Joseph Barnett, an Irishman, at present residing in a common lodging-house in New street, Bishopsgate, informed a reporter this evening that he had occupied his present lodgings since Tuesday week. Previous to that he had lived in Miller's court, Dorset street, for eight or nine months with the murdered woman, Mary Jane Kelly. They were comfortable together until an unfortunate came to sleep in their room to which he strongly objected. Finally, after the woman had been there two or three nights, they quarrelled and he left her. The next day, however, he returned and gave Kelly money. He called several other days, and gave her money when he had it. Last night he visited her between half-past 7 and 8,and told her he was sorry he had no money to give her. He saw nothing more of her. He was indoors this morning when he heard that a woman had been murdered in Dorset street, but he did not know at first who the victim was. He voluntarily went to the police, who, after questioning him, satisfied themselves that his statements were correct, and therefore released him. Barnett believed Kelly, who was an Irishwoman, was an unfortunate before he made her acquaintance. She used occasionally to go to the Elephant and Castle district to visit a friend.

Up to nine o'clock to-night there had been no arrests, and the police appeared to be without a tangible clue. They have been much hampered by the lack of information from the inhabitants of the locality, whose statements are most contradictory. The non-appearance of the bloodhounds to-day is accounted for by the fact that during recent trials in Surrey, the animals bolted, and it is understood have not been recovered.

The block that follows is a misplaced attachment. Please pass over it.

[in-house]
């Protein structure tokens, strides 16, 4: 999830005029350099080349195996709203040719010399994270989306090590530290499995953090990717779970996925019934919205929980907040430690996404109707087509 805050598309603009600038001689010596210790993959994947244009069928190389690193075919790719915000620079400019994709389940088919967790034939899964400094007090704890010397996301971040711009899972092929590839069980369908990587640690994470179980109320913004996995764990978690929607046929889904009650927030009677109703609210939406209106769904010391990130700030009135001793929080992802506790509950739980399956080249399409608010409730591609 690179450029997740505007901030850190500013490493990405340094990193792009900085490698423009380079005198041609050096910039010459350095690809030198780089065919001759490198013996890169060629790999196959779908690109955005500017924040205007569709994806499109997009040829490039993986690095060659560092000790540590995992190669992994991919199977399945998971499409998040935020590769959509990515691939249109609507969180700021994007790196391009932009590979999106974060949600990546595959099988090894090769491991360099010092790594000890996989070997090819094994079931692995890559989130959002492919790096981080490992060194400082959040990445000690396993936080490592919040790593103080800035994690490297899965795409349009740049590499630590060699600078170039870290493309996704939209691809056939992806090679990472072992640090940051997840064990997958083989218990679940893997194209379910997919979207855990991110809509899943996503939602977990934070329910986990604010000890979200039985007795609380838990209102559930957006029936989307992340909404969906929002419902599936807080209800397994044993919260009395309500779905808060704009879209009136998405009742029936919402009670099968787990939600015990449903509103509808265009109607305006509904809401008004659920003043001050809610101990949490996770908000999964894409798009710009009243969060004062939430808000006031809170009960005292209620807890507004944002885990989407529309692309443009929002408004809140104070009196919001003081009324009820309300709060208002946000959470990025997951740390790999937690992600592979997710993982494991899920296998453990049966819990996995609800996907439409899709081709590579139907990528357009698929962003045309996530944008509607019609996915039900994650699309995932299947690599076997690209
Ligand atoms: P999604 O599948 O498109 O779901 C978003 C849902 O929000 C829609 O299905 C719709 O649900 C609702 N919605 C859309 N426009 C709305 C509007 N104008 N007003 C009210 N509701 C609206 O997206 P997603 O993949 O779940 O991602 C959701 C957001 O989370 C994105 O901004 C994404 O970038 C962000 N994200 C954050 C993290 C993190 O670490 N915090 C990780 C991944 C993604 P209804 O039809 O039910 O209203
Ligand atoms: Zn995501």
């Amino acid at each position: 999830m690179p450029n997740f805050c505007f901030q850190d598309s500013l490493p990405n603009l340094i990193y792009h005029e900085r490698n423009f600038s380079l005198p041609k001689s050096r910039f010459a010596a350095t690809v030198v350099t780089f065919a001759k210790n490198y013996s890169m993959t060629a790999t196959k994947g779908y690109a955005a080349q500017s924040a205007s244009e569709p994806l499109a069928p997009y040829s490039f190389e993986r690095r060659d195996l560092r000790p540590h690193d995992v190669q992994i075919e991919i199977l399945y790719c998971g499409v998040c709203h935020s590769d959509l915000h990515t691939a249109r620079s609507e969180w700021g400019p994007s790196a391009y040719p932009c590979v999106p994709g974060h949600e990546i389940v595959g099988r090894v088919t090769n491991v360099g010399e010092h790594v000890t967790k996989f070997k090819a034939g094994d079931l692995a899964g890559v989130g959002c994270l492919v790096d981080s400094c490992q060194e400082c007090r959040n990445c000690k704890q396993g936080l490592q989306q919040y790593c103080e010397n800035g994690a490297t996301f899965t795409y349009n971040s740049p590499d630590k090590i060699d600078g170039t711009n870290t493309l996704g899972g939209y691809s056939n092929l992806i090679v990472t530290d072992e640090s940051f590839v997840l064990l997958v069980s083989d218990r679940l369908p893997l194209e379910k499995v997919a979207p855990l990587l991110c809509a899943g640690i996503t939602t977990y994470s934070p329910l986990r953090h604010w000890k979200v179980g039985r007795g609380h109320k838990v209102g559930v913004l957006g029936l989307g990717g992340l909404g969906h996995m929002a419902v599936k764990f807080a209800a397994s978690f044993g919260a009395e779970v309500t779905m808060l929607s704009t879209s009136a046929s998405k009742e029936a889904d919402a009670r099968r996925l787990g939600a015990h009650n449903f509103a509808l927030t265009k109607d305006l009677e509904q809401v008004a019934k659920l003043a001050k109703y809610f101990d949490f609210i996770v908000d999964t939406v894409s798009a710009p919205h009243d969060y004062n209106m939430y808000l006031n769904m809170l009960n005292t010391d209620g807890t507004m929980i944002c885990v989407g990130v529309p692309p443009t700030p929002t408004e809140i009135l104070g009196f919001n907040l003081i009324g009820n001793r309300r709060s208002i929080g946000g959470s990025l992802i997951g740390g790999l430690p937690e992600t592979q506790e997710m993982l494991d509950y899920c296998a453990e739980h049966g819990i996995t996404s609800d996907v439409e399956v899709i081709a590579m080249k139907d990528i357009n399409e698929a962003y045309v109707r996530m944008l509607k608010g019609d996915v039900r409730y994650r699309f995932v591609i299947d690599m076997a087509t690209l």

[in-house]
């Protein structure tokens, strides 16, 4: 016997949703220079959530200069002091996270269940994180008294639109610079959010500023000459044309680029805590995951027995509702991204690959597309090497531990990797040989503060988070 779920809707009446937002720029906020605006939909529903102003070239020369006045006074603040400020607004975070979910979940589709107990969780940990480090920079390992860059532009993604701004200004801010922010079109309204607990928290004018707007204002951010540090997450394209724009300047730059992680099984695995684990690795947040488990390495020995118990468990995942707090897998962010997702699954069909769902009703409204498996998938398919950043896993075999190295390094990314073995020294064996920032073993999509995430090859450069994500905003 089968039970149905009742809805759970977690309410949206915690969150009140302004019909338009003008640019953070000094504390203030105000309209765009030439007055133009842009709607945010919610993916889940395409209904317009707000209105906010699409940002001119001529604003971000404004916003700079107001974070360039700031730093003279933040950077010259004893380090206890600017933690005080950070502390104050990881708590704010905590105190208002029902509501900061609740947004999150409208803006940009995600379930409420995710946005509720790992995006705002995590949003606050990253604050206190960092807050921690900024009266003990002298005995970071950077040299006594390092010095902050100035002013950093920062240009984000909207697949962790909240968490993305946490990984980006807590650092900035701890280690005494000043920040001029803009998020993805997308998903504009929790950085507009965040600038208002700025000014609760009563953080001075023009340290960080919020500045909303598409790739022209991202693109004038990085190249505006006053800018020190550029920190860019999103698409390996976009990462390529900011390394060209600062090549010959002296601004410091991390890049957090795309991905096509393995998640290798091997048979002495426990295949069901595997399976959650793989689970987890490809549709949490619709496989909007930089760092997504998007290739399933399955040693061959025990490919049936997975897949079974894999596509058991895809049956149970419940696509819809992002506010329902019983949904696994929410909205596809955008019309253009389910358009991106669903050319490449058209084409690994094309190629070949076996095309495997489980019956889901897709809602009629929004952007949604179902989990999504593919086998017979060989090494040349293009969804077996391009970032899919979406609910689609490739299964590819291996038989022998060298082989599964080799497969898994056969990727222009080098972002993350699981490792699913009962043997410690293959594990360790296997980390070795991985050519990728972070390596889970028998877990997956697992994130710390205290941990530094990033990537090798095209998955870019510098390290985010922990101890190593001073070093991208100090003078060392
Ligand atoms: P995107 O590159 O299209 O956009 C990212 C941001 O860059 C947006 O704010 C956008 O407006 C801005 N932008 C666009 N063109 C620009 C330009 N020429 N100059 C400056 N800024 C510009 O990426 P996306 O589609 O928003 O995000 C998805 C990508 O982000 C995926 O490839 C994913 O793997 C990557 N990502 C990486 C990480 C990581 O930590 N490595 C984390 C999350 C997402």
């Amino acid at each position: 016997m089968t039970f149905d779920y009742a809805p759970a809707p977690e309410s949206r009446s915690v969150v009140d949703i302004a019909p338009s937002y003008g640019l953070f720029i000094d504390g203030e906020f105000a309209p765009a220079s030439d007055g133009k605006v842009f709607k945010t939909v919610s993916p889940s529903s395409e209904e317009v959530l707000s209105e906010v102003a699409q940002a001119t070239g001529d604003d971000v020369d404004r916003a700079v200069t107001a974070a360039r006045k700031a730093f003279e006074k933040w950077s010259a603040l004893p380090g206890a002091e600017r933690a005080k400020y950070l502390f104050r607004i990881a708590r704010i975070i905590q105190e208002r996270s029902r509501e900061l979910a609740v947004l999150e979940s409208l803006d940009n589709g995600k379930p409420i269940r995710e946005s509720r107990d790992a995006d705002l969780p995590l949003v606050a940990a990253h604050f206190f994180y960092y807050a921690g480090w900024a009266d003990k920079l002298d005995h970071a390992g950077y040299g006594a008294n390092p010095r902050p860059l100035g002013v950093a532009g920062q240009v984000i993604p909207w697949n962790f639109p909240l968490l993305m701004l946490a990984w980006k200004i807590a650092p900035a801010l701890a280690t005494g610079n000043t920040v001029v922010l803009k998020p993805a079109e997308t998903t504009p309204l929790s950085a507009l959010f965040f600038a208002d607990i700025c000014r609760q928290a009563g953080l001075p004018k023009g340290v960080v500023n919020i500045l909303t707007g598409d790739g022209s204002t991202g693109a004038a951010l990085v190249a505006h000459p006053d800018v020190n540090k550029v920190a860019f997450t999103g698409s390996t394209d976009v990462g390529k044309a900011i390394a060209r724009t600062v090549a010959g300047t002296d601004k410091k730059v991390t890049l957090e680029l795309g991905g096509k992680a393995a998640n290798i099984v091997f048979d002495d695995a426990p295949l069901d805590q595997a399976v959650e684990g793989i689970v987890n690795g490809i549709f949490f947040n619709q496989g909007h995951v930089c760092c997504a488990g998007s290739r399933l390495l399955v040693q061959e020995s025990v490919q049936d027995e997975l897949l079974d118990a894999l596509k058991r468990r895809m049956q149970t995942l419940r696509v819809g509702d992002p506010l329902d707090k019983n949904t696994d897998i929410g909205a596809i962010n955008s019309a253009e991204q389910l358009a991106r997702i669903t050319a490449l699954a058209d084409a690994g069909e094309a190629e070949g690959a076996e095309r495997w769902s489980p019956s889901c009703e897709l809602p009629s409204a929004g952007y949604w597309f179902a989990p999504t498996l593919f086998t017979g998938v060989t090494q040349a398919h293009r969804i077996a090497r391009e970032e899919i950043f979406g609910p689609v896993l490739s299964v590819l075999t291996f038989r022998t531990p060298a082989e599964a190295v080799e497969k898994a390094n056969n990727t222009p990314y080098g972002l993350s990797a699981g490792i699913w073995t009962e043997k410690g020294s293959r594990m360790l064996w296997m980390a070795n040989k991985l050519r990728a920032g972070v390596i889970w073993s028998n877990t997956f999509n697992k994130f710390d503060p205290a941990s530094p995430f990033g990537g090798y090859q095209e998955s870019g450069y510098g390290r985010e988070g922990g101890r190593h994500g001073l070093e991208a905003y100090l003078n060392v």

The Whitechapel Vigilance Committee, who have recently relaxed their efforts to find the murderer, have called a meeting for Tuesday evening net at the Paul's Head tavern, Crispin street, Spitalfields, to consider what steps they can take to assist the police in the matter.

There is a belief among some of the police that the murderer is employed on one of the Continental cattle boats which come to London on Thursdays or Fridays and leave again on Sundays or Mondays. There is intense excitement in Spitalfields to-night, and the streets are thronged with people discussing the details of the crime.

A man was arrested to-night in Whitechapel on suspicion of having committed the Dorset street crime. He was pointed out to the police by some women as a man who had accosted them last night, and whose movements excited suspicions. He was taken to Commercial street Police Station followed by an immense crowd.

It is stated upon indisputable authority that no portion of the murdered woman's body was taken away by the murderer. As already stated, the post-mortem examination was of the most exhaustive character, and the surgeons did not quit their work until every organ had been accounted for, and placed as closely as possible in its natural position.


On inquiring at Commercial street Police Station at 1 o'clock this morning, our representative was informed that a man was still detained there pending inquiries, but that nothing definite had transpired.

The police continue to preserve great reticence on the subject.

Related pages:
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       Press Reports: Atlanta Constitution - 12 November 1888 
       Press Reports: Barking and East Ham Advertiser - 24 November 1888 
       Press Reports: Bismarck Daily Tribune - 10 November 1888 
       Press Reports: Boston Daily Globe - 10 November 1888 
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       Press Reports: Globe [Canada] - 13 November 1888